this section, we look at some of the properties of ideal lenses and
mirrors. The level is pretty simple throughout; little more
basic trigonometry is assumed. None the less some of the
get rather complex.
In this section, we're going to assume
that lenses and mirrors form images, and then look at some of the
details of the image formation. Elsewhere, we proved that
parabolic mirrors bring light to a focus.
A proof that a parabolic lens brings light to a focus would be a
bit more complex, as lenses are not quite so simple as mirrors, but
geometrically very similar. In no case do we attempt to prove
that parabolic mirrors or lenses actually form perfect images -- as, in
fact, they don't. We discuss this in a little more detail
when we consider ideal lenses and mirrors.
discussion of what we mean by an "ideal" lens or mirror, along with
some notes on how they differ from real lenses and mirrors.
Lenses and Mirrors
|A discussion of
images formed by lenses and mirrors: whether they're real or
virtual, how large they are, and where they're formed.
||Lens and Mirror Images
determine the brightness of the image formed in a simple camera.
This result is needed for some other things we'll do later.
impossible to build a telescope, pair of binoculars, or other optical
instrument out of simple mirrors and lenses which makes extended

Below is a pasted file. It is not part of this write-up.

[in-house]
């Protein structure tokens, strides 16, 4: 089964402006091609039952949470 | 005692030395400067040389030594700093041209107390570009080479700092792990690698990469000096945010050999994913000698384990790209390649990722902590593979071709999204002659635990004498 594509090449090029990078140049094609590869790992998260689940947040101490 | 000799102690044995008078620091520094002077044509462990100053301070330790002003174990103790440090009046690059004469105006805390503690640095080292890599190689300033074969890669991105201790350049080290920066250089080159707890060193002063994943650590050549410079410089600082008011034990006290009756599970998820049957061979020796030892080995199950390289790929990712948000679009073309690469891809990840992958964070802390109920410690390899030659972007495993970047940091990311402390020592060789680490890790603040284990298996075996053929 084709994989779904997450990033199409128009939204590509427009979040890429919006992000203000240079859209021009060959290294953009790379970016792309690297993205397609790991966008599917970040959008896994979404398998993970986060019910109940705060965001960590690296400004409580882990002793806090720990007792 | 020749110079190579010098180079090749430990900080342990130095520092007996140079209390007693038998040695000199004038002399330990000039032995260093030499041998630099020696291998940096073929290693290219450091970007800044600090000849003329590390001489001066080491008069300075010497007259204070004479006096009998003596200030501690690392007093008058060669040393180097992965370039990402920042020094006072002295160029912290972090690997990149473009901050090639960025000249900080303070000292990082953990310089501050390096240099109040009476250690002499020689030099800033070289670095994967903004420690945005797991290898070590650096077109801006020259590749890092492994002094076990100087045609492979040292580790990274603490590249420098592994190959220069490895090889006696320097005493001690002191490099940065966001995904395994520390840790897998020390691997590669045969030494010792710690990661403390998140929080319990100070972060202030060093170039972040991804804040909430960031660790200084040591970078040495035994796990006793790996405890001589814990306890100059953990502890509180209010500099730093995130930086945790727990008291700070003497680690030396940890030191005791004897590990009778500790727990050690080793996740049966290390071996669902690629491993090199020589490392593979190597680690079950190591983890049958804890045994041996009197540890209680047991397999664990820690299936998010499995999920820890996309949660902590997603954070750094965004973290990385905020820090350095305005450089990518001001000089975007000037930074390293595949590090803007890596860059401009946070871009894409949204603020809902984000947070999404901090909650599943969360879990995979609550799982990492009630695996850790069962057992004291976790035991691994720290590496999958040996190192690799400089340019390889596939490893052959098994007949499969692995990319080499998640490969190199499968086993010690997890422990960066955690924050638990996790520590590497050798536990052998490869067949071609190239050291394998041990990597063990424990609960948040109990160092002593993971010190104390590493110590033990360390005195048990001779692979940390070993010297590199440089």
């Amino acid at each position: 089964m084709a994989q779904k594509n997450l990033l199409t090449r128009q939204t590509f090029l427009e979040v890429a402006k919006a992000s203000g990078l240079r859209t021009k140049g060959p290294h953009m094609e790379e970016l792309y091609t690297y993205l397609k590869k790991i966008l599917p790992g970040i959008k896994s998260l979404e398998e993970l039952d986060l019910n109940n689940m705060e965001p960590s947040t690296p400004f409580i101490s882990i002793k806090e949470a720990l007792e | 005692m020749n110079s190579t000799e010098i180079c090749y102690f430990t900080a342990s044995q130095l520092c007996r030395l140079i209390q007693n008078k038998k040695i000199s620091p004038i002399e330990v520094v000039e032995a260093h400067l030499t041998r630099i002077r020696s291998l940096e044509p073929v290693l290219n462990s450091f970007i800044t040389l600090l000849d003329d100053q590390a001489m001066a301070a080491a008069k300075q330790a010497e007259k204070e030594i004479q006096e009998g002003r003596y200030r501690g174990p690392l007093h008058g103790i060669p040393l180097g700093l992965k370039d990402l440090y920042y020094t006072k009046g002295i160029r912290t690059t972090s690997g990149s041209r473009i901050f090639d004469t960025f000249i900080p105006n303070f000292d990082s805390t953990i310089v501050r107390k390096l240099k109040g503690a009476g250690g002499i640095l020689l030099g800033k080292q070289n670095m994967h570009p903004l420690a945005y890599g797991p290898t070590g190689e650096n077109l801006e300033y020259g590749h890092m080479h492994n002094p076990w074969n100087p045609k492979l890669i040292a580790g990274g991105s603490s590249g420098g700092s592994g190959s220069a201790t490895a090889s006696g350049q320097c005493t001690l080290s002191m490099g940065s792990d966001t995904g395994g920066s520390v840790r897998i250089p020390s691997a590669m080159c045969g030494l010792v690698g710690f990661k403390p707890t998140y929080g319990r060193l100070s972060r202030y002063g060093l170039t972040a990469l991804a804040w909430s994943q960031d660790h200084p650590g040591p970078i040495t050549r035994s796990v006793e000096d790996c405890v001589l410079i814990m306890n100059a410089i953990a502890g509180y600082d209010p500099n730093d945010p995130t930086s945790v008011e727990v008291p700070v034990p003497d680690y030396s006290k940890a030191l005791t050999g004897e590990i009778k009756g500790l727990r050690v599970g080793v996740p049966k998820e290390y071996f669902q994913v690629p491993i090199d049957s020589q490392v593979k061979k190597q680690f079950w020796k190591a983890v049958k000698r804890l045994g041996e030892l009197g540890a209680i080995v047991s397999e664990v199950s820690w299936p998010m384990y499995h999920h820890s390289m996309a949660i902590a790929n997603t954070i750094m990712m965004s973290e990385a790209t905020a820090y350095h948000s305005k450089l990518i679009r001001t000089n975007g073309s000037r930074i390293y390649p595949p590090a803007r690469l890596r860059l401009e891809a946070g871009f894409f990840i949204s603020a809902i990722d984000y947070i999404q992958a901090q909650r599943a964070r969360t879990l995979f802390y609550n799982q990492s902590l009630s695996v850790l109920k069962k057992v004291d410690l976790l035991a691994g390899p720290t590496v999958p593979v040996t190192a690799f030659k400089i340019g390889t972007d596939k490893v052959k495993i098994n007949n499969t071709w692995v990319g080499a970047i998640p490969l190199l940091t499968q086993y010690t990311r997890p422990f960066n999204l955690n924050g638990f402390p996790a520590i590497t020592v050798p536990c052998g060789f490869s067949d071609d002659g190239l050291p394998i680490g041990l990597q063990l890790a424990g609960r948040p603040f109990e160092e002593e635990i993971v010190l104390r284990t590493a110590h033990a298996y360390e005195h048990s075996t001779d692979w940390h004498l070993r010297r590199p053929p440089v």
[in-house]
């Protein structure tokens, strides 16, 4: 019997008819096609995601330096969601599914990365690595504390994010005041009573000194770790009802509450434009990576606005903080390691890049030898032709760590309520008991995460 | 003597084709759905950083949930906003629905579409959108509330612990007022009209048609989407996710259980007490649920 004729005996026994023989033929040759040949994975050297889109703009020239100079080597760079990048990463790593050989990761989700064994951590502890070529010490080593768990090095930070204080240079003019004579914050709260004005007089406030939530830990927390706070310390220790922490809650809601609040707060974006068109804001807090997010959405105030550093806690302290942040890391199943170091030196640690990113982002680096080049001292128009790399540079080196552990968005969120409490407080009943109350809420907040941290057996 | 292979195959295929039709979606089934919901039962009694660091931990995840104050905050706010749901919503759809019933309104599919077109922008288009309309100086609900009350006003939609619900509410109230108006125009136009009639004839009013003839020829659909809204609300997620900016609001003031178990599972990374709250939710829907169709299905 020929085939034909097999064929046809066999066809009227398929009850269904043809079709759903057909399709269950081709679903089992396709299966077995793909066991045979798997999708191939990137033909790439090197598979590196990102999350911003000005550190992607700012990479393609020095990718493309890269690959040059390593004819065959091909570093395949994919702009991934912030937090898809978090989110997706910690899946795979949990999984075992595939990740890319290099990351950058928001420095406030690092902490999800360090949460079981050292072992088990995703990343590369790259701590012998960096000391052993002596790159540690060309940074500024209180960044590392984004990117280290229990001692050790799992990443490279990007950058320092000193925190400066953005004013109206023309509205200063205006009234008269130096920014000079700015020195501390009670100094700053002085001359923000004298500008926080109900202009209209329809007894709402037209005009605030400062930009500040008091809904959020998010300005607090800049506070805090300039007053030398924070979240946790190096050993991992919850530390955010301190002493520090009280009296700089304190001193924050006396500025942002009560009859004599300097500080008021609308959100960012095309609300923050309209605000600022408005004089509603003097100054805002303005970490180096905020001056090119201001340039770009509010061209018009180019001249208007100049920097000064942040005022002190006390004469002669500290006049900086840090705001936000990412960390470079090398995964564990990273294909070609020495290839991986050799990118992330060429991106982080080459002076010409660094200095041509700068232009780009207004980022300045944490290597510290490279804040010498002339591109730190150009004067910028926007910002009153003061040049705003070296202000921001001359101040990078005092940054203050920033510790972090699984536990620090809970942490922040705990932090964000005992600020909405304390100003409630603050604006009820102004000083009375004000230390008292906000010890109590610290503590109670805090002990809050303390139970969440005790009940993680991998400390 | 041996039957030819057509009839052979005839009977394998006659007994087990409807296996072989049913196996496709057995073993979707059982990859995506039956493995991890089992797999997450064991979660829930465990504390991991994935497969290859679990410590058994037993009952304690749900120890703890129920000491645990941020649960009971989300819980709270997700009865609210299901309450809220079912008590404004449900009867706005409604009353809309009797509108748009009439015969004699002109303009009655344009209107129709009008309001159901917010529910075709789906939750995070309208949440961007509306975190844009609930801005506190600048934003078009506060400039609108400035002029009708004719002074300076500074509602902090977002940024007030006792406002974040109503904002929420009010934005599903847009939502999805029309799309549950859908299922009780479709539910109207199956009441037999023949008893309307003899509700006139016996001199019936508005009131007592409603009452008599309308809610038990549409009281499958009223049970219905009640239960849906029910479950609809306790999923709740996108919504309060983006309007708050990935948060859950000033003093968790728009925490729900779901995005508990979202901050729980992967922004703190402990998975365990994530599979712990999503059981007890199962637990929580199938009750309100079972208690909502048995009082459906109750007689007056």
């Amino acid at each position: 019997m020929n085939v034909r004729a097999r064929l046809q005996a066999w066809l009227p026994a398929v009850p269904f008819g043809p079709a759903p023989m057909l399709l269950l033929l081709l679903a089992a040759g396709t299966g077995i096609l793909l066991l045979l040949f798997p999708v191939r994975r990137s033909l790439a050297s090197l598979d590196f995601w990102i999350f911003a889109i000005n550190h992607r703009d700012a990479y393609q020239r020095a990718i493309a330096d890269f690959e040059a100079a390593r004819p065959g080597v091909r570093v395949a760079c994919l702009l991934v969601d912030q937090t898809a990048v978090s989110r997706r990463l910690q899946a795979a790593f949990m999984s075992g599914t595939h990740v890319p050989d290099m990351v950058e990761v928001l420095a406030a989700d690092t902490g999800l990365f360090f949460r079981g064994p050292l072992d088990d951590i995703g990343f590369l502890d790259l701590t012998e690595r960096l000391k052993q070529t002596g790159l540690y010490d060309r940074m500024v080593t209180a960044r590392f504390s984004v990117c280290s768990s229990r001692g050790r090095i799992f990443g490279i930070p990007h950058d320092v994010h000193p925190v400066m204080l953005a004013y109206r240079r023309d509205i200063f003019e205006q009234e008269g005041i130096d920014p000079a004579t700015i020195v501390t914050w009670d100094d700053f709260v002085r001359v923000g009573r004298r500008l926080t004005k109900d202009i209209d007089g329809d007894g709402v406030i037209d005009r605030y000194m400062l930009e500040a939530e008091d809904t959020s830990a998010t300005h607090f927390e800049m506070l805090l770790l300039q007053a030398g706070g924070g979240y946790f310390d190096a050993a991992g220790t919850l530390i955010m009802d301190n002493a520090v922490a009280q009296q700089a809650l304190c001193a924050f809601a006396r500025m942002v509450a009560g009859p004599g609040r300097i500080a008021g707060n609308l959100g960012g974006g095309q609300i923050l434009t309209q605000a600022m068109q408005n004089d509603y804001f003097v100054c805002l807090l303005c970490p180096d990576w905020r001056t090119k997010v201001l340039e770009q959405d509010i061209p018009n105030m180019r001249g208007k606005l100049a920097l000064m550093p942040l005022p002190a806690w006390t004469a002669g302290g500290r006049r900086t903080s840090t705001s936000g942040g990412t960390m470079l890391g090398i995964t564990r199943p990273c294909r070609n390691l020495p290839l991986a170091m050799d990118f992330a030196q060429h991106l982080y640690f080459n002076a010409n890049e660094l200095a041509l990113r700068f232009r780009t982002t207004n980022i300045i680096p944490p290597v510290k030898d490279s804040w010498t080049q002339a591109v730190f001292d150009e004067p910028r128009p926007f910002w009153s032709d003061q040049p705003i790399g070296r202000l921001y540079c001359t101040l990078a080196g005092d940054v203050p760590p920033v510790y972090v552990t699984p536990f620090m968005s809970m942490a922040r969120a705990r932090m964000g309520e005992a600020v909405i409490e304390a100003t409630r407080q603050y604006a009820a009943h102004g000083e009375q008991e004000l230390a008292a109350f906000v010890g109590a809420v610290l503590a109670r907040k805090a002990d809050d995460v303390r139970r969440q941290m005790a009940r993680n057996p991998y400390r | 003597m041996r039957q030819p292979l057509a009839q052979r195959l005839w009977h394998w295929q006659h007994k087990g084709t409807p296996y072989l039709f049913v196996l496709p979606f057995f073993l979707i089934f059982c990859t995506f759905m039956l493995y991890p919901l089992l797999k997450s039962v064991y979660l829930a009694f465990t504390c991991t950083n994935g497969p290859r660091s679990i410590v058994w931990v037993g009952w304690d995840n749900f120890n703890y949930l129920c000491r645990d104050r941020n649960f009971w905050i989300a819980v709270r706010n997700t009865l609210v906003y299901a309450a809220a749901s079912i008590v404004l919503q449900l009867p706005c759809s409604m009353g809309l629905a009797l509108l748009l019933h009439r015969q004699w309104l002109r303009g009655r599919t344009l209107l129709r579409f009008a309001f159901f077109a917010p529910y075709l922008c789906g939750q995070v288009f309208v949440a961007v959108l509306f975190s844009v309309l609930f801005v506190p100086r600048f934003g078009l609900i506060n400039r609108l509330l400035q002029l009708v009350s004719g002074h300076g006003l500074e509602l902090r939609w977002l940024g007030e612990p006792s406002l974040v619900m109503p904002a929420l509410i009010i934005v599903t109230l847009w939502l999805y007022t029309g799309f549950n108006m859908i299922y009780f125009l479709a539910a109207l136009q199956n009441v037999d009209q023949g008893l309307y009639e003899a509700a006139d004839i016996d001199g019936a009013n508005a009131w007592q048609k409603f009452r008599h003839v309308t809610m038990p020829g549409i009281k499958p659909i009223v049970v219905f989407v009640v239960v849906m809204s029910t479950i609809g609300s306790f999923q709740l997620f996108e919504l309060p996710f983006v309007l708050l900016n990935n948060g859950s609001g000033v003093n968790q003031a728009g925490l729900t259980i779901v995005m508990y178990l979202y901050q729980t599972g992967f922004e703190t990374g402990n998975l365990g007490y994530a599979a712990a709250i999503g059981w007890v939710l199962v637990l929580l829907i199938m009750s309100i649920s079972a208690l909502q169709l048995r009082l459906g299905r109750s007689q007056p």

objects appear brighter. In other words, nebulae will
always appear dim when viewed through an ordinary telescope.
|Snell's law tells us how light bends as it
enters a piece of glass, or, more generally, moves between any two
dissimilar materials. We'll need it when we discuss real lenses.
|Our initial model of an
ideal lens was incomplete. On this page we'll
determine exactly how ideal lenses bend light arriving at any angle.
|It's useful to give the
focal lengths of lenses in diopters
because when we stack two lenses, the resulting "combined lens" has the
focal length, in diopters, which is the sum of the focal lengths of the
two lenses in the stack.
|On this page we find the focal length of a
spherical lens as a function of distance from its center, and as a
function of its radius of curvature and the refractive index of the
lens material. Along
the way, we show that spherical lenses do not bring parallel
rays to a unique focus.
|On this page, we find the approximate
focal length of any tiny symmetric lens,
and show that tiny lenses act like ideal lenses for distant scenes
regardless of the "figure" of the lens surface.
||Tiny Convex Lenses
|What's the focal length of a parabolic
lens? It turns out that it hasn't got one -- any more than a
spherical lens has. We shall prove that, and find its approximate
Not done yet
Page created on 9/23/07. Last updated on